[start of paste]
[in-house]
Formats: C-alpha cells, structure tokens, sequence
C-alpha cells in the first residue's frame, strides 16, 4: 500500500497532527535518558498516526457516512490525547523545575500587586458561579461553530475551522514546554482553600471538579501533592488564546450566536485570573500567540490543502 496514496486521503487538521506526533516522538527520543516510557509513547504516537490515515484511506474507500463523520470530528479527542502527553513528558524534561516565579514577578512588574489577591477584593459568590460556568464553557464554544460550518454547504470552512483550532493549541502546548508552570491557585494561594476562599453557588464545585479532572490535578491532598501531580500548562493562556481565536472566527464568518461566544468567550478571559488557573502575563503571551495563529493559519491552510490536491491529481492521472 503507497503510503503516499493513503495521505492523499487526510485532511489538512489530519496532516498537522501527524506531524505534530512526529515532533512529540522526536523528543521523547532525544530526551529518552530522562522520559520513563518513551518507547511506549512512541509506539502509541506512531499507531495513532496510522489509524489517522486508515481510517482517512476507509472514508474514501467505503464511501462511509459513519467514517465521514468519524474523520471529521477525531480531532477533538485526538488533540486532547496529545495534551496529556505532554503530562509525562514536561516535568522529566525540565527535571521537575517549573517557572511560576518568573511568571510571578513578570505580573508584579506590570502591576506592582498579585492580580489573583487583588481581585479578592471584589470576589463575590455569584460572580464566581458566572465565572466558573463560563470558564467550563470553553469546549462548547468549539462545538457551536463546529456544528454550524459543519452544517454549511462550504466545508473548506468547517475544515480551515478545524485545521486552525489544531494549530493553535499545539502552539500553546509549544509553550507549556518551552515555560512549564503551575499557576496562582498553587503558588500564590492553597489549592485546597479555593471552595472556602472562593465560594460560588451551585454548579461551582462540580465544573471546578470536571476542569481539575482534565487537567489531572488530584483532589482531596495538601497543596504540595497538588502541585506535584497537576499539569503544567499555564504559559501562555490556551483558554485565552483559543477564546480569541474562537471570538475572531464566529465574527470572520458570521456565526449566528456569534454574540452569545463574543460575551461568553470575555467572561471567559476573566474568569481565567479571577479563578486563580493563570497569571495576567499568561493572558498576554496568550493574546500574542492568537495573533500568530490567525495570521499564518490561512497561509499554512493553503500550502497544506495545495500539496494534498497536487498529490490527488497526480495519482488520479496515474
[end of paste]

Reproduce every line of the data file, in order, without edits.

[in-house]
Formats: C-alpha cells, structure tokens, sequence
C-alpha cells in the first residue's frame, strides 16, 4: 500500500497532527535518558498516526457516512490525547523545575500587586458561579461553530475551522514546554482553600471538579501533592488564546450566536485570573500567540490543502 496514496486521503487538521506526533516522538527520543516510557509513547504516537490515515484511506474507500463523520470530528479527542502527553513528558524534561516565579514577578512588574489577591477584593459568590460556568464553557464554544460550518454547504470552512483550532493549541502546548508552570491557585494561594476562599453557588464545585479532572490535578491532598501531580500548562493562556481565536472566527464568518461566544468567550478571559488557573502575563503571551495563529493559519491552510490536491491529481492521472 503507497503510503503516499493513503495521505492523499487526510485532511489538512489530519496532516498537522501527524506531524505534530512526529515532533512529540522526536523528543521523547532525544530526551529518552530522562522520559520513563518513551518507547511506549512512541509506539502509541506512531499507531495513532496510522489509524489517522486508515481510517482517512476507509472514508474514501467505503464511501462511509459513519467514517465521514468519524474523520471529521477525531480531532477533538485526538488533540486532547496529545495534551496529556505532554503530562509525562514536561516535568522529566525540565527535571521537575517549573517557572511560576518568573511568571510571578513578570505580573508584579506590570502591576506592582498579585492580580489573583487583588481581585479578592471584589470576589463575590455569584460572580464566581458566572465565572466558573463560563470558564467550563470553553469546549462548547468549539462545538457551536463546529456544528454550524459543519452544517454549511462550504466545508473548506468547517475544515480551515478545524485545521486552525489544531494549530493553535499545539502552539500553546509549544509553550507549556518551552515555560512549564503551575499557576496562582498553587503558588500564590492553597489549592485546597479555593471552595472556602472562593465560594460560588451551585454548579461551582462540580465544573471546578470536571476542569481539575482534565487537567489531572488530584483532589482531596495538601497543596504540595497538588502541585506535584497537576499539569503544567499555564504559559501562555490556551483558554485565552483559543477564546480569541474562537471570538475572531464566529465574527470572520458570521456565526449566528456569534454574540452569545463574543460575551461568553470575555467572561471567559476573566474568569481565567479571577479563578486563580493563570497569571495576567499568561493572558498576554496568550493574546500574542492568537495573533500568530490567525495570521499564518490561512497561509499554512493553503500550502497544506495545495500539496494534498497536487498529490490527488497526480495519482488520479496515474